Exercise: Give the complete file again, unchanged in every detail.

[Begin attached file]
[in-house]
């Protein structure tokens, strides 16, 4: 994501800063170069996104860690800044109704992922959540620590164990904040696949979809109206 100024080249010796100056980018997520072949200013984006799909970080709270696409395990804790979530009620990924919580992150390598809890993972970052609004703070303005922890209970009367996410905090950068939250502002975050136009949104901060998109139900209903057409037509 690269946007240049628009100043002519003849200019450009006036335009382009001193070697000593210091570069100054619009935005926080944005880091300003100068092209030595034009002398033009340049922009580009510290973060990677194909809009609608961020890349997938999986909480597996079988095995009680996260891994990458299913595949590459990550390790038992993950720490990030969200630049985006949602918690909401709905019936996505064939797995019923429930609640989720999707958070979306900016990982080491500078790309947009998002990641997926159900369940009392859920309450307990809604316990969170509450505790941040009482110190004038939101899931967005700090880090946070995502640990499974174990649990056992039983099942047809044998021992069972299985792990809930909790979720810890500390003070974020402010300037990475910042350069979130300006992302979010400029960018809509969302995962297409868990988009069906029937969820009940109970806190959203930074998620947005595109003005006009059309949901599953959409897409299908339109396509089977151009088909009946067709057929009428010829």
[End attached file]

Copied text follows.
[in-house]
């Protein structure tokens, strides 16, 4: 994501800063170069996104860690800044109704992922959540620590164990904040696949979809109206 100024080249010796100056980018997520072949200013984006799909970080709270696409395990804790979530009620990924919580992150390598809890993972970052609004703070303005922890209970009367996410905090950068939250502002975050136009949104901060998109139900209903057409037509 690269946007240049628009100043002519003849200019450009006036335009382009001193070697000593210091570069100054619009935005926080944005880091300003100068092209030595034009002398033009340049922009580009510290973060990677194909809009609608961020890349997938999986909480597996079988095995009680996260891994990458299913595949590459990550390790038992993950720490990030969200630049985006949602918690909401709905019936996505064939797995019923429930609640989720999707958070979306900016990982080491500078790309947009998002990641997926159900369940009392859920309450307990809604316990969170509450505790941040009482110190004038939101899931967005700090880090946070995502640990499974174990649990056992039983099942047809044998021992069972299985792990809930909790979720810890500390003070974020402010300037990475910042350069979130300006992302979010400029960018809509969302995962297409868990988009069906029937969820009940109970806190959203930074998620947005595109003005006009059309949901599953959409897409299908339109396509089977151009088909009946067709057929009428010829």